In the afternoon session, the Commission was presented with DNC staff options and discussed the timing, super delegate, and caucus issues.  The options were suggestions only and do not bind the Commission.  The afternoon session began with Virginian Larry Roberts  bringing greetings from DNC Chair Governor Kaine.    At the next and final meeting – December 5th in DC – the Commission will adopt its recommendations.   The proposals and some of the discussion points are set forth below.

I.    TIMING

Recall that the Convention resolution setting upon the Commission mandates:  (1) no primaries earlier than the first Tuesday in March for most states; (2) the first Tuesday in February as opening day for pre-window states (IA, NH, SC, NV); (3) examination of  front-loading; (4) examination of enforcement of  rules on timing; (5) consideration of RNC revisions.

Roberts reported that Chairman Kaine has had productive discussions with RNC Chairman Steele re timing issues.  Roberts then offered  addressed some proposed  options re timing – (1) would encourage (but not require) regional clusters of primaries, with bonus delegates to encourage clusters; (2) no discussion of clusters, but bonus delegates for moving back in the calendar.

Bonus issues – in 2008, there was a 10% bonus for staying in the May-June 10 period, and 30% bonus for moving back.  Commission Chair Clyburn discussed other incentives, including convention seating and hotel selection.

Primary process length – members wanted to spread out the delegate selection process – e.g., limit the number of delegates elected during a period of time.   The DNC could set certain number of delegates to be selected at each week.  On the other hand, we don’t want to drag out process too long and allow the GOP to finish up early and give their candidate too big a head start. 

Regional clusters  – make it easier for candidates to reach voters.   Del. McClellan argued that regional primaries incentivize volunteers, build enthusiasm, raise money, and allow voters to see candidates in neighboring states; you can be relevant without being first.   A member from NM raised a concern about  small states clustering with large states, but  Jeff Berman responded that it’s not mandatory, it is up to each state to make decisions.  Note that we need to be realistic about dealing with state legislatures, and have appropriate enforcement mechanisms.

II.   SUPER DELEGATES

The Convention resolution called for a significant reduction in the number of super delegates (SDs)  and reflection of voter preferences.

In 2008, there were 900 SDs – 19% of convention – DNC – 445, Congress – 300, Govs – 30, distinguished party leaders – 22, unpledged  add-on – 80.

Patrice Taylor, DNC staff, suggested four options.  All involved eliminating the unpledged add-on positions (which I have never understood) and making the following changes:  Option 1 – make all SDs non-voting; Option 2 – reduce the number of SD by 40%-50%; Option 3 – expand the elected PLEO category, with priority given to Congress, DNC members; Option 4- All SDs would be automatic pledged delegates.  (The RBC would determine how they would be pledged.)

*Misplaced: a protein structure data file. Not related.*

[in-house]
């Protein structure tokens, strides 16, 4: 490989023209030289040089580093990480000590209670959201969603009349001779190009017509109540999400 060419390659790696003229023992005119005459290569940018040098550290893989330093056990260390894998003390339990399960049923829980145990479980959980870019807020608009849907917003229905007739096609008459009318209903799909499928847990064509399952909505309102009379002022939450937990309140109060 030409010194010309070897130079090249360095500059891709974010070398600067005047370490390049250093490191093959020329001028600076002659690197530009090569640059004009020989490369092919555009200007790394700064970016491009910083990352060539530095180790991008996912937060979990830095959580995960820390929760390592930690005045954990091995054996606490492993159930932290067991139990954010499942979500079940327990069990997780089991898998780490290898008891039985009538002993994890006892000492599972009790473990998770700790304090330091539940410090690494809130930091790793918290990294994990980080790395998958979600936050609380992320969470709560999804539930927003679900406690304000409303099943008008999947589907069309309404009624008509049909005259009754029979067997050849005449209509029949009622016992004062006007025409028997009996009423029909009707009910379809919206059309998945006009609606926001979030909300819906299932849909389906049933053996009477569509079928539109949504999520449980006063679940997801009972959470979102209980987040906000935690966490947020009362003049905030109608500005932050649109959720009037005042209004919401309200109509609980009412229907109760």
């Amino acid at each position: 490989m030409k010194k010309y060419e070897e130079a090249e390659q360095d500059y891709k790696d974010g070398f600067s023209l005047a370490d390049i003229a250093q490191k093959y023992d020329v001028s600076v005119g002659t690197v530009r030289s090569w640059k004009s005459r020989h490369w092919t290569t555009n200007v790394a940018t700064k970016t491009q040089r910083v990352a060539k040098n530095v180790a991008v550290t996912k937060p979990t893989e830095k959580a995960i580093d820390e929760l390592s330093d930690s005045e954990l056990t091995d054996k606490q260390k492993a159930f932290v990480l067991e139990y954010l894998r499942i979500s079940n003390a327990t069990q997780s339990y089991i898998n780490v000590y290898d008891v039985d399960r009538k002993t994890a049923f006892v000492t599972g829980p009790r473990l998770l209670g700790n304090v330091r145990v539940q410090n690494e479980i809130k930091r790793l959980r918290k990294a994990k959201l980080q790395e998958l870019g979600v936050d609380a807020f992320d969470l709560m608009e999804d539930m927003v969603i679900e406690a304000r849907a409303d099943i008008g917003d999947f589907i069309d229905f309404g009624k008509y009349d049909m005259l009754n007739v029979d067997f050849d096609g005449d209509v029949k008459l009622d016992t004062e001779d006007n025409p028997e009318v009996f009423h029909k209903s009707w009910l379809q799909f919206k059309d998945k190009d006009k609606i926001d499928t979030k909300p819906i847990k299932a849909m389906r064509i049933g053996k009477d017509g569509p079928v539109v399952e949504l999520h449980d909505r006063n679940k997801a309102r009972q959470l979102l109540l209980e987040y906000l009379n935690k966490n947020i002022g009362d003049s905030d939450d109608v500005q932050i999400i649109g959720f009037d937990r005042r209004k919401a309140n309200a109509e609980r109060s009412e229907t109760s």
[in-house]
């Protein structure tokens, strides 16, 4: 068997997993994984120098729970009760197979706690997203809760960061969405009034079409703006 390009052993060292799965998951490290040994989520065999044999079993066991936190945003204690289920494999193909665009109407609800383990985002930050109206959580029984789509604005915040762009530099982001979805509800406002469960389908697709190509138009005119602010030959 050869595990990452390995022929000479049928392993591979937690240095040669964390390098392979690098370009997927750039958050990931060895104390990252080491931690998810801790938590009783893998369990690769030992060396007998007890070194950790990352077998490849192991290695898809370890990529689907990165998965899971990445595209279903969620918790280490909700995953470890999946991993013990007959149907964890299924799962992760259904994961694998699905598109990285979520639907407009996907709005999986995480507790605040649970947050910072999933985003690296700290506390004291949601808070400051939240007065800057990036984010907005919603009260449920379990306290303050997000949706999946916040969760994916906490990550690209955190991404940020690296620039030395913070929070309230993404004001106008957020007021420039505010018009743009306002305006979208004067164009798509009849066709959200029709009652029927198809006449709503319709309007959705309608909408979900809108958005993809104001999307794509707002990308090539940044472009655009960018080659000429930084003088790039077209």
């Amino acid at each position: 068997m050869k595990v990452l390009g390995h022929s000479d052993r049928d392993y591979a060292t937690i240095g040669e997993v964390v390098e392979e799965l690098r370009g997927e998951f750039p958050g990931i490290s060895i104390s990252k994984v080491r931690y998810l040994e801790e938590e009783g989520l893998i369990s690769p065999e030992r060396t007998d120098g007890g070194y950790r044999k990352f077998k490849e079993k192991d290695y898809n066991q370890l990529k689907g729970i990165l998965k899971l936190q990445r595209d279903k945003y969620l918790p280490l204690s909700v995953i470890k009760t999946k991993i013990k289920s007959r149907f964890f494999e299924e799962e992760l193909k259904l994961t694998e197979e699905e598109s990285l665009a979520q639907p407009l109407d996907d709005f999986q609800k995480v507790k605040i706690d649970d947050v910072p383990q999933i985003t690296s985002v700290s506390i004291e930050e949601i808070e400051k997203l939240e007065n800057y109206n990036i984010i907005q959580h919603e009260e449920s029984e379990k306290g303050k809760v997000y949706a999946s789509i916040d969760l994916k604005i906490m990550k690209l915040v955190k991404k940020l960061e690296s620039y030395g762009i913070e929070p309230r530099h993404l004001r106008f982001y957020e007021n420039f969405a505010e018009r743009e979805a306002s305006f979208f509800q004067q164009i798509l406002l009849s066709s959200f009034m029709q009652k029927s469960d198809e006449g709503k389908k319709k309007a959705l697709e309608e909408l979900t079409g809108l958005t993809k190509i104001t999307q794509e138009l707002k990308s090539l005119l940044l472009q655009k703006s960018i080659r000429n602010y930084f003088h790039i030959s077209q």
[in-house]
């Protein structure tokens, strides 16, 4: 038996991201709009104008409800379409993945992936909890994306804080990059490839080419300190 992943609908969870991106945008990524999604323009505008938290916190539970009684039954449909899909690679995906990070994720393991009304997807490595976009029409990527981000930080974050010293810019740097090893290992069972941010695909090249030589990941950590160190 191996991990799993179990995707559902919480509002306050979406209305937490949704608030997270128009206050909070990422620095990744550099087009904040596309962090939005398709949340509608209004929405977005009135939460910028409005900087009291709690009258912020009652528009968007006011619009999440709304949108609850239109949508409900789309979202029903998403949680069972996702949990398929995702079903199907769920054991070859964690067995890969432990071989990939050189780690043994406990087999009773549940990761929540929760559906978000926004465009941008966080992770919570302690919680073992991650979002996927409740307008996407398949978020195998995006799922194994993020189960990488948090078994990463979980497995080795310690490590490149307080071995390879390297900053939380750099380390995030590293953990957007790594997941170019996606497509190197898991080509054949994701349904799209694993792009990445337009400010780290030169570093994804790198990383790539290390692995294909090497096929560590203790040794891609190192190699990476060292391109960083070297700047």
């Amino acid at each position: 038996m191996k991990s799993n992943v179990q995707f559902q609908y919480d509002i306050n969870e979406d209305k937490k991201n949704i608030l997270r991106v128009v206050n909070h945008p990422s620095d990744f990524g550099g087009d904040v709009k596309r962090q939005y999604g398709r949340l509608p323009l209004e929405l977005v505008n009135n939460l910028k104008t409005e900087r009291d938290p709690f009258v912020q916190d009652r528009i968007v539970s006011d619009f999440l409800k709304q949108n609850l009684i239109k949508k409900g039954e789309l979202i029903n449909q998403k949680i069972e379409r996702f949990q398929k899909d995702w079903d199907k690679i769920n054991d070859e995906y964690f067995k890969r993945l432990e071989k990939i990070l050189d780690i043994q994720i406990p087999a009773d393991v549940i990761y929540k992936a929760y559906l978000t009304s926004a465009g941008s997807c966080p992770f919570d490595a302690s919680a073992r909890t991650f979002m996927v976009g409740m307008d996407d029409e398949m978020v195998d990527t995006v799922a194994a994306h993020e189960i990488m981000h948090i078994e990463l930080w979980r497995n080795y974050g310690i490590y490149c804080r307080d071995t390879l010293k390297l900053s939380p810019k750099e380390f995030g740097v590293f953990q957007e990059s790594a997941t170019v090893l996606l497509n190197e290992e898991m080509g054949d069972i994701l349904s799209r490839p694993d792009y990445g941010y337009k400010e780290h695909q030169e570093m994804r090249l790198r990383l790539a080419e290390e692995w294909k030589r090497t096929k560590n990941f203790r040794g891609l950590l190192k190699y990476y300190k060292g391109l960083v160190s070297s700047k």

Other proposals included increasing the number of elected delegates, but this  would mean a larger convention and might pose logistical problems; and keeping the  same number of SDs – but giving them each a 1/2 vote.

Cong. Clyburn indicated that this it isn’t just about the convention – it’s about including elected officials in the whole process, but suggested that providing members of Congress with non-voting Honored Guest status might be acceptable.  Congressional Democrats should be heard on this issue.

Jeff Berman suggested that  statewide elected officials (Governors and Senators) continue as automatic/unpledged, pledged PLEOs will be voting delegates, and there would be  automatic honored guests for others.

The prevailing view seemed to be that we want to send message that we want to honor voters and not have a category of delegates who might unravel the process.  It is now out of control.

Del. McClellan suggested that party chairs, should stay unpledged so as to be perceived as unbiased.   She suggested that DNC members should be automatic, but pledged delegates.   Another suggestion was to have unpledged delegates announce their preference at the time of their state primary.

III.  CAUCUSES

19 states and territories have caucuses

Suggested Options:  (1) develop best practices guide and (2) develop best practices guide  and direct RBC to measure caucus stat adherence to best practices.  Jeff Berman spoke in favor of an assessment process, whereby the RBC would make sure that key pieces were in place, when approving delegate selection plan. 

There was continued discussion of absentee, diversity, and participation issues.

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